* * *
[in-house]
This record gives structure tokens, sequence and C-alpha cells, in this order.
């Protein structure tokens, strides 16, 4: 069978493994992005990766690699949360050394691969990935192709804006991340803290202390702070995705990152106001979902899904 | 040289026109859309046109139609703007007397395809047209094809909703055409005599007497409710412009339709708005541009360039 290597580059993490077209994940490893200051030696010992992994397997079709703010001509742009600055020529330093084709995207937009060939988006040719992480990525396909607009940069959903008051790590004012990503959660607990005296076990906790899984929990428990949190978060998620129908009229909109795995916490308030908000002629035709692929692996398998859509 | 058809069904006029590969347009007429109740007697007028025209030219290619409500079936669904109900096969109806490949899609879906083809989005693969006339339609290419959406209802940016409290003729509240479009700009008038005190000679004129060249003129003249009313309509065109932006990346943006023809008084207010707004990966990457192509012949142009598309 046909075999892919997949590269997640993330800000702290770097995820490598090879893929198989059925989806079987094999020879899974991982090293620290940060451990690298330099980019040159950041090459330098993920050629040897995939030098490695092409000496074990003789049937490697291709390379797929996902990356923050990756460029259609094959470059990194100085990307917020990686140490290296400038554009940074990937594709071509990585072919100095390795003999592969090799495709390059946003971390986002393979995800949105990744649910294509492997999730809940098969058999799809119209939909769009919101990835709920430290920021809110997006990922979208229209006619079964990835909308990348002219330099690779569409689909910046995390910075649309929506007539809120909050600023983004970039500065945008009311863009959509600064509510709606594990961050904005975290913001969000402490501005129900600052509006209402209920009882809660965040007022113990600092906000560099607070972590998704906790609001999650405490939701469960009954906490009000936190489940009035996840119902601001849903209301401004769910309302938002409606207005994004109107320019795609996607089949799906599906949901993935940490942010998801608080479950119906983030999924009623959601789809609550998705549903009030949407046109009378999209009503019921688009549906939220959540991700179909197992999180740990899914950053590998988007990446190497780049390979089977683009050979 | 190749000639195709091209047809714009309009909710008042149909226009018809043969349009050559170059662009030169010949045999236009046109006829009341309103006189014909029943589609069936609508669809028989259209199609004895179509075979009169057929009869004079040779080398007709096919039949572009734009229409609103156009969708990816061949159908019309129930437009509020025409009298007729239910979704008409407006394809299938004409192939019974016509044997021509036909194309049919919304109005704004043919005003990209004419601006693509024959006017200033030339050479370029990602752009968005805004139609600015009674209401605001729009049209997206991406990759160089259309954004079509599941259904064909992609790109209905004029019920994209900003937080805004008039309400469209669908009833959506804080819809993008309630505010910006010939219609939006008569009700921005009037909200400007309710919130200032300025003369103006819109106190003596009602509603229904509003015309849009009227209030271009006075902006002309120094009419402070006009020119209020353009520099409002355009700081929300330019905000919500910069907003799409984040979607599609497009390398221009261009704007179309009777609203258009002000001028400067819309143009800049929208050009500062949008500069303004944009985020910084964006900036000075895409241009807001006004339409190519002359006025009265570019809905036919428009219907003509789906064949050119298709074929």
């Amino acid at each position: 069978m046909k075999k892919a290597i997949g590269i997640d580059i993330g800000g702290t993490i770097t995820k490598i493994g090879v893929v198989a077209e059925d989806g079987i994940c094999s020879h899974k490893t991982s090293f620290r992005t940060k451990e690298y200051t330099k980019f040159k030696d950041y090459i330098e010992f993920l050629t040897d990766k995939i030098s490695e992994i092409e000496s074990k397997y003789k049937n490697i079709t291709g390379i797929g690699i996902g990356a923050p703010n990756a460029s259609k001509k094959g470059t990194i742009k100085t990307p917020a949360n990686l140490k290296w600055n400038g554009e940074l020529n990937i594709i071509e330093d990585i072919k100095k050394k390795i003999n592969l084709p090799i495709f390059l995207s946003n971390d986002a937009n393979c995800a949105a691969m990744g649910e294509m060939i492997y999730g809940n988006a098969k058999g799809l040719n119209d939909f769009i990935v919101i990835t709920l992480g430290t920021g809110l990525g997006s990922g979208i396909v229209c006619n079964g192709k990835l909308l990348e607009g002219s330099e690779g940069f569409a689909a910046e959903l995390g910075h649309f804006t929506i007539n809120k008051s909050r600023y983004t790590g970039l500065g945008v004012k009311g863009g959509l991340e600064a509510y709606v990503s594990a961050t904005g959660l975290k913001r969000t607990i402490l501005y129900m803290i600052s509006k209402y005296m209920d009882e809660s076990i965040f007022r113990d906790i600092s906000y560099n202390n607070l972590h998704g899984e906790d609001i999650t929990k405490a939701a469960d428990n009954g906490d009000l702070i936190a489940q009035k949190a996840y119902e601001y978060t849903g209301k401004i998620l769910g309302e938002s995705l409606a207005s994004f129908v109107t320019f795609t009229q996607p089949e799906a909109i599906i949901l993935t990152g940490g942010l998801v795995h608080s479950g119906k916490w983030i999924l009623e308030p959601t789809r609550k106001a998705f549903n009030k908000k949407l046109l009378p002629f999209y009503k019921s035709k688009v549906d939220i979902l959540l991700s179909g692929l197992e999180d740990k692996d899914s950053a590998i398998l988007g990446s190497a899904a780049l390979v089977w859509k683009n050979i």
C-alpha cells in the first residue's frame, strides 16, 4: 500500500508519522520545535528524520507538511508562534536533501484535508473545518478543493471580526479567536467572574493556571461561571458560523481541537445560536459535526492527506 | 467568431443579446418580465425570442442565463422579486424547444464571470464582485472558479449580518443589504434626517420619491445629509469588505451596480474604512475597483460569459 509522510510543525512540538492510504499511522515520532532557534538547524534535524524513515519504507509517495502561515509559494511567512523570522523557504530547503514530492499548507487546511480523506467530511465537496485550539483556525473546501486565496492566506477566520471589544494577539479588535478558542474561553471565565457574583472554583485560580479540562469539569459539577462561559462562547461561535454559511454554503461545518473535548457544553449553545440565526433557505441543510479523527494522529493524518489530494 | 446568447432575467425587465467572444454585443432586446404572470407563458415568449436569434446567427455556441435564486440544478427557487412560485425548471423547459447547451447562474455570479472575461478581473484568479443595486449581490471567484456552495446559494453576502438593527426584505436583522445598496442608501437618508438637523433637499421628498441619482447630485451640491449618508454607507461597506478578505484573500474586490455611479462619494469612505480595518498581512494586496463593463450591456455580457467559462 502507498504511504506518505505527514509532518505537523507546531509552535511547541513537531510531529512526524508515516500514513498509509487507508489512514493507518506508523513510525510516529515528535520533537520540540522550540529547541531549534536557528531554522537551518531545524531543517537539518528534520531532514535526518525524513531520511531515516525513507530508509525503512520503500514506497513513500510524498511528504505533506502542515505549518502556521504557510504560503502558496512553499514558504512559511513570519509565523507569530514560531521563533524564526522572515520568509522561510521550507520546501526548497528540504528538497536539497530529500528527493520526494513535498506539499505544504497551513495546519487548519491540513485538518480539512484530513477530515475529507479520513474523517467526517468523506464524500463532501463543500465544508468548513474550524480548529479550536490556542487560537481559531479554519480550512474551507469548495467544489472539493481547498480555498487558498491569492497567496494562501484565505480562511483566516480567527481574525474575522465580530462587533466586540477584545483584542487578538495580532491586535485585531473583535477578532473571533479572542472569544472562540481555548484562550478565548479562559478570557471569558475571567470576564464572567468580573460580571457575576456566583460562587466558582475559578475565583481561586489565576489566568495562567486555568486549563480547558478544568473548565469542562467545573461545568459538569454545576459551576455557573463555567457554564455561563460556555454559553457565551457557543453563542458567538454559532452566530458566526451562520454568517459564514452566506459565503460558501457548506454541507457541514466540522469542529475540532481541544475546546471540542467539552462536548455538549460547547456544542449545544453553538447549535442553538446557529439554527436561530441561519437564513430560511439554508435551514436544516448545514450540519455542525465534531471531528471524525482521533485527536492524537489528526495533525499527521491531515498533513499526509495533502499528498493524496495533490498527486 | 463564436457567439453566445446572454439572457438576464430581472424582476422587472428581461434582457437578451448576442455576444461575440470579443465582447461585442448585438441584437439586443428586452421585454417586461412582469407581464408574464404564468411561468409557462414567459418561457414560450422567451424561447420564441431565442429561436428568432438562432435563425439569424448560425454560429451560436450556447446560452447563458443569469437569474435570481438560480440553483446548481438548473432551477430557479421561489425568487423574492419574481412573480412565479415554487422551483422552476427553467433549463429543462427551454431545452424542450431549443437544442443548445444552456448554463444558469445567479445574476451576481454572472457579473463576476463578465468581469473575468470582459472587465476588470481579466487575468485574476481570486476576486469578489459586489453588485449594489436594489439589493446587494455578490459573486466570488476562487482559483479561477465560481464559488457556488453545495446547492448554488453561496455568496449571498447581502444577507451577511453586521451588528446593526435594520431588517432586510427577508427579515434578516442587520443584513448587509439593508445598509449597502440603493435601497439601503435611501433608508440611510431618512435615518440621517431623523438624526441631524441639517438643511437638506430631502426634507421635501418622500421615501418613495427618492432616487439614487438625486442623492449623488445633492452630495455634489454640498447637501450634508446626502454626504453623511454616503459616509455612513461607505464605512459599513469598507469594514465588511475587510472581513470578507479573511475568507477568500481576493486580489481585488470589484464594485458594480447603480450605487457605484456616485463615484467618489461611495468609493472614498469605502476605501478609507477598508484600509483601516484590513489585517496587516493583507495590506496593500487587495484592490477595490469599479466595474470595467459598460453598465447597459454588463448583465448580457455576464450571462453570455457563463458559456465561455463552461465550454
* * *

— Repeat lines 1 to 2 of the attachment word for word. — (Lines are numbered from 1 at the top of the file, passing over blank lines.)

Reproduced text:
[in-house]
This record gives structure tokens, sequence and C-alpha cells, in this order.